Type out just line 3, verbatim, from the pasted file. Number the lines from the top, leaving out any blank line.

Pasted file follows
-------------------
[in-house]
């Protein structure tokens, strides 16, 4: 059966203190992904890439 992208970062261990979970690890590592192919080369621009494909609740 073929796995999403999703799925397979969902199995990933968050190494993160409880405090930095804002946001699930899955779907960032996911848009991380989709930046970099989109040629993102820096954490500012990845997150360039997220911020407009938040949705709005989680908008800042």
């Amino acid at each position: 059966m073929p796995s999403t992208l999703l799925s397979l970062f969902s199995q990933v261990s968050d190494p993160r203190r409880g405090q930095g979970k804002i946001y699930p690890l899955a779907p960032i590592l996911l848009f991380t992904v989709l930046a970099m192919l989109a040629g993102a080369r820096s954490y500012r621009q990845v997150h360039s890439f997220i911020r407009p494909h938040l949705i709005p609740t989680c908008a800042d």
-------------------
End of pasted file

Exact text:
């Amino acid at each position: 059966m073929p796995s999403t992208l999703l799925s397979l970062f969902s199995q990933v261990s968050d190494p993160r203190r409880g405090q930095g979970k804002i946001y699930p690890l899955a779907p960032i590592l996911l848009f991380t992904v989709l930046a970099m192919l989109a040629g993102a080369r820096s954490y500012r621009q990845v997150h360039s890439f997220i911020r407009p494909h938040l949705i709005p609740t989680c908008a800042d």